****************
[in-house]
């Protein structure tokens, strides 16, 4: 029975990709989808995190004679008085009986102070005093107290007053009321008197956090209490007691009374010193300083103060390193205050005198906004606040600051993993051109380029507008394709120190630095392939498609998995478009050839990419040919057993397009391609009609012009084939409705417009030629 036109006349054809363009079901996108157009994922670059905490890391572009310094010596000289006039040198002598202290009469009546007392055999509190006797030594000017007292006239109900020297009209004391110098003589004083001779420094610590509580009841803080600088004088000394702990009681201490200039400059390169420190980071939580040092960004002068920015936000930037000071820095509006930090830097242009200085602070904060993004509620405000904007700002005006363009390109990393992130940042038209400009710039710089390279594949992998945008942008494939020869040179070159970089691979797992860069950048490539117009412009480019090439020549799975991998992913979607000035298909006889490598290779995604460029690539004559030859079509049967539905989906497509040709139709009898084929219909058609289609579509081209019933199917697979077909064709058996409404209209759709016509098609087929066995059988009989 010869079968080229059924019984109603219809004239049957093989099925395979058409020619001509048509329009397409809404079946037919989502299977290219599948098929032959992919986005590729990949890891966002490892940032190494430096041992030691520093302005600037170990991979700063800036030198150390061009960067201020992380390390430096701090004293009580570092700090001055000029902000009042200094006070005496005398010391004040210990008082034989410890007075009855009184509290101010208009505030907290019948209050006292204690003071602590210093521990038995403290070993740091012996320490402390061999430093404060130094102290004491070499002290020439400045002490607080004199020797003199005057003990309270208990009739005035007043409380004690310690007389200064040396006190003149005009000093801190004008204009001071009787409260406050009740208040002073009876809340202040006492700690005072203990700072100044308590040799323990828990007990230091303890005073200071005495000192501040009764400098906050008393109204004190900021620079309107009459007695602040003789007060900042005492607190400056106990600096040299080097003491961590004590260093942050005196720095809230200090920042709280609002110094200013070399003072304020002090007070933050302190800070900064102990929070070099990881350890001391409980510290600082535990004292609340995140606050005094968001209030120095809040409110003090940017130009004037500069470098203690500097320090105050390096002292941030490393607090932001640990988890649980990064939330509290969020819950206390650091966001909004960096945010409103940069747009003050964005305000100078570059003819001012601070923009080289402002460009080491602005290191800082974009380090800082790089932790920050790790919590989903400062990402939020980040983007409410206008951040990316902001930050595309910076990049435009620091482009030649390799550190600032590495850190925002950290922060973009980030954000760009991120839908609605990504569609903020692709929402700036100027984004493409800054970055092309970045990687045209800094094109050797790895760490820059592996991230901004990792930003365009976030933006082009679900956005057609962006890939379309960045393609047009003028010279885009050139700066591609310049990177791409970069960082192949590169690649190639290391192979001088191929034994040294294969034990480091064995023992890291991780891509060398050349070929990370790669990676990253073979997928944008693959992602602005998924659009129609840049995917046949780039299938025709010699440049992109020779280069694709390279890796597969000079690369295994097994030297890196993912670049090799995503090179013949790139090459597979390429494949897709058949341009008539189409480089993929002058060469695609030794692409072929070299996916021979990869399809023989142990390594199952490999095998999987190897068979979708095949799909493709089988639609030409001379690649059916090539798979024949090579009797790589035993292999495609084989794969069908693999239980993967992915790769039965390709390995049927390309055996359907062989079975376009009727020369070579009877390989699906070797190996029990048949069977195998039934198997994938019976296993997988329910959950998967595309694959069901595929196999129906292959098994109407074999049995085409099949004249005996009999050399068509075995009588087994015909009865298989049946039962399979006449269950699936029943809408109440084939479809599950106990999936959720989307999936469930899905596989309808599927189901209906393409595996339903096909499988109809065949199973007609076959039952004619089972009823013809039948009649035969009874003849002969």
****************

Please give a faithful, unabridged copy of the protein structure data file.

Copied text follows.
[in-house]
């Protein structure tokens, strides 16, 4: 029975990709989808995190004679008085009986102070005093107290007053009321008197956090209490007691009374010193300083103060390193205050005198906004606040600051993993051109380029507008394709120190630095392939498609998995478009050839990419040919057993397009391609009609012009084939409705417009030629 036109006349054809363009079901996108157009994922670059905490890391572009310094010596000289006039040198002598202290009469009546007392055999509190006797030594000017007292006239109900020297009209004391110098003589004083001779420094610590509580009841803080600088004088000394702990009681201490200039400059390169420190980071939580040092960004002068920015936000930037000071820095509006930090830097242009200085602070904060993004509620405000904007700002005006363009390109990393992130940042038209400009710039710089390279594949992998945008942008494939020869040179070159970089691979797992860069950048490539117009412009480019090439020549799975991998992913979607000035298909006889490598290779995604460029690539004559030859079509049967539905989906497509040709139709009898084929219909058609289609579509081209019933199917697979077909064709058996409404209209759709016509098609087929066995059988009989 010869079968080229059924019984109603219809004239049957093989099925395979058409020619001509048509329009397409809404079946037919989502299977290219599948098929032959992919986005590729990949890891966002490892940032190494430096041992030691520093302005600037170990991979700063800036030198150390061009960067201020992380390390430096701090004293009580570092700090001055000029902000009042200094006070005496005398010391004040210990008082034989410890007075009855009184509290101010208009505030907290019948209050006292204690003071602590210093521990038995403290070993740091012996320490402390061999430093404060130094102290004491070499002290020439400045002490607080004199020797003199005057003990309270208990009739005035007043409380004690310690007389200064040396006190003149005009000093801190004008204009001071009787409260406050009740208040002073009876809340202040006492700690005072203990700072100044308590040799323990828990007990230091303890005073200071005495000192501040009764400098906050008393109204004190900021620079309107009459007695602040003789007060900042005492607190400056106990600096040299080097003491961590004590260093942050005196720095809230200090920042709280609002110094200013070399003072304020002090007070933050302190800070900064102990929070070099990881350890001391409980510290600082535990004292609340995140606050005094968001209030120095809040409110003090940017130009004037500069470098203690500097320090105050390096002292941030490393607090932001640990988890649980990064939330509290969020819950206390650091966001909004960096945010409103940069747009003050964005305000100078570059003819001012601070923009080289402002460009080491602005290191800082974009380090800082790089932790920050790790919590989903400062990402939020980040983007409410206008951040990316902001930050595309910076990049435009620091482009030649390799550190600032590495850190925002950290922060973009980030954000760009991120839908609605990504569609903020692709929402700036100027984004493409800054970055092309970045990687045209800094094109050797790895760490820059592996991230901004990792930003365009976030933006082009679900956005057609962006890939379309960045393609047009003028010279885009050139700066591609310049990177791409970069960082192949590169690649190639290391192979001088191929034994040294294969034990480091064995023992890291991780891509060398050349070929990370790669990676990253073979997928944008693959992602602005998924659009129609840049995917046949780039299938025709010699440049992109020779280069694709390279890796597969000079690369295994097994030297890196993912670049090799995503090179013949790139090459597979390429494949897709058949341009008539189409480089993929002058060469695609030794692409072929070299996916021979990869399809023989142990390594199952490999095998999987190897068979979708095949799909493709089988639609030409001379690649059916090539798979024949090579009797790589035993292999495609084989794969069908693999239980993967992915790769039965390709390995049927390309055996359907062989079975376009009727020369070579009877390989699906070797190996029990048949069977195998039934198997994938019976296993997988329910959950998967595309694959069901595929196999129906292959098994109407074999049995085409099949004249005996009999050399068509075995009588087994015909009865298989049946039962399979006449269950699936029943809408109440084939479809599950106990999936959720989307999936469930899905596989309808599927189901209906393409595996339903096909499988109809065949199973007609076959039952004619089972009823013809039948009649035969009874003849002969």